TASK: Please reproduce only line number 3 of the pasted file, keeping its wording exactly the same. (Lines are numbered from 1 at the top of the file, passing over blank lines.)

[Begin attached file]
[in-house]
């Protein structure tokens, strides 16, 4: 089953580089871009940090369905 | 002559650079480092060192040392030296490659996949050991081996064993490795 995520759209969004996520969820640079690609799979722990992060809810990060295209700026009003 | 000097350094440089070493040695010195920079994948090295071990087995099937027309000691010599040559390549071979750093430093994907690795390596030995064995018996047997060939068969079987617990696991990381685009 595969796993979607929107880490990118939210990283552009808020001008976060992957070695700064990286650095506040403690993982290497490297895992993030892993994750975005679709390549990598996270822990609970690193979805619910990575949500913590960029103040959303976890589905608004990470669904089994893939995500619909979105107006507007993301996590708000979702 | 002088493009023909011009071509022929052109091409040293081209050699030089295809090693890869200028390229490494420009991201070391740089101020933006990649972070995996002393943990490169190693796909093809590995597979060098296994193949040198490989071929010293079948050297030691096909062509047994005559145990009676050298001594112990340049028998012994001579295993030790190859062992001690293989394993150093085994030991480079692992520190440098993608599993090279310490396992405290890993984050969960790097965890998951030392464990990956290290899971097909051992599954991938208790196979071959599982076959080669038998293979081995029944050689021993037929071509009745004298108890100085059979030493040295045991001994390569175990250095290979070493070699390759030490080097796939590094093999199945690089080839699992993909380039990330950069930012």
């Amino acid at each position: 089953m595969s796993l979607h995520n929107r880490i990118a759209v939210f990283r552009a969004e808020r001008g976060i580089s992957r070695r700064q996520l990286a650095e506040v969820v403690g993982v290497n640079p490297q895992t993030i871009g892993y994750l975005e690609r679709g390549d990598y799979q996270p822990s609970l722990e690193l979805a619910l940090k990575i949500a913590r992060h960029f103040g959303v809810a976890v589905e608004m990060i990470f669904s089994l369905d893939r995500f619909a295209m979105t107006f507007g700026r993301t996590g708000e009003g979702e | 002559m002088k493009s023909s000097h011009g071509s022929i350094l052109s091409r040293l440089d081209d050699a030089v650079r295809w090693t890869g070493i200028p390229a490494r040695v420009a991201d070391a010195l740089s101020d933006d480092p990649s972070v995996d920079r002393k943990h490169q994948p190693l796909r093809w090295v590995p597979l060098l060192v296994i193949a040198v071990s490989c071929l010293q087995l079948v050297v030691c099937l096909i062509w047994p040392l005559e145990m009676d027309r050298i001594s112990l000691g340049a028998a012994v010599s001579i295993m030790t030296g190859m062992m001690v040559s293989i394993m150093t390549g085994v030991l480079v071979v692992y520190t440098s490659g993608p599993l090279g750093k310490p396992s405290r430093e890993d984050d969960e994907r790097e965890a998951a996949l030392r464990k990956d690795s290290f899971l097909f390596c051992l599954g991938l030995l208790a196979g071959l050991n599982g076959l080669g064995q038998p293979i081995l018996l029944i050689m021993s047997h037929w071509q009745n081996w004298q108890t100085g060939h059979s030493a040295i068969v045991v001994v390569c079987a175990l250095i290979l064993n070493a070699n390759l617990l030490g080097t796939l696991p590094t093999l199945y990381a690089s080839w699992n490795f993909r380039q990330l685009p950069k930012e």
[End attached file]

């Amino acid at each position: 089953m595969s796993l979607h995520n929107r880490i990118a759209v939210f990283r552009a969004e808020r001008g976060i580089s992957r070695r700064q996520l990286a650095e506040v969820v403690g993982v290497n640079p490297q895992t993030i871009g892993y994750l975005e690609r679709g390549d990598y799979q996270p822990s609970l722990e690193l979805a619910l940090k990575i949500a913590r992060h960029f103040g959303v809810a976890v589905e608004m990060i990470f669904s089994l369905d893939r995500f619909a295209m979105t107006f507007g700026r993301t996590g708000e009003g979702e | 002559m002088k493009s023909s000097h011009g071509s022929i350094l052109s091409r040293l440089d081209d050699a030089v650079r295809w090693t890869g070493i200028p390229a490494r040695v420009a991201d070391a010195l740089s101020d933006d480092p990649s972070v995996d920079r002393k943990h490169q994948p190693l796909r093809w090295v590995p597979l060098l060192v296994i193949a040198v071990s490989c071929l010293q087995l079948v050297v030691c099937l096909i062509w047994p040392l005559e145990m009676d027309r050298i001594s112990l000691g340049a028998a012994v010599s001579i295993m030790t030296g190859m062992m001690v040559s293989i394993m150093t390549g085994v030991l480079v071979v692992y520190t440098s490659g993608p599993l090279g750093k310490p396992s405290r430093e890993d984050d969960e994907r790097e965890a998951a996949l030392r464990k990956d690795s290290f899971l097909f390596c051992l599954g991938l030995l208790a196979g071959l050991n599982g076959l080669g064995q038998p293979i081995l018996l029944i050689m021993s047997h037929w071509q009745n081996w004298q108890t100085g060939h059979s030493a040295i068969v045991v001994v390569c079987a175990l250095i290979l064993n070493a070699n390759l617990l030490g080097t796939l696991p590094t093999l199945y990381a690089s080839w699992n490795f993909r380039q990330l685009p950069k930012e």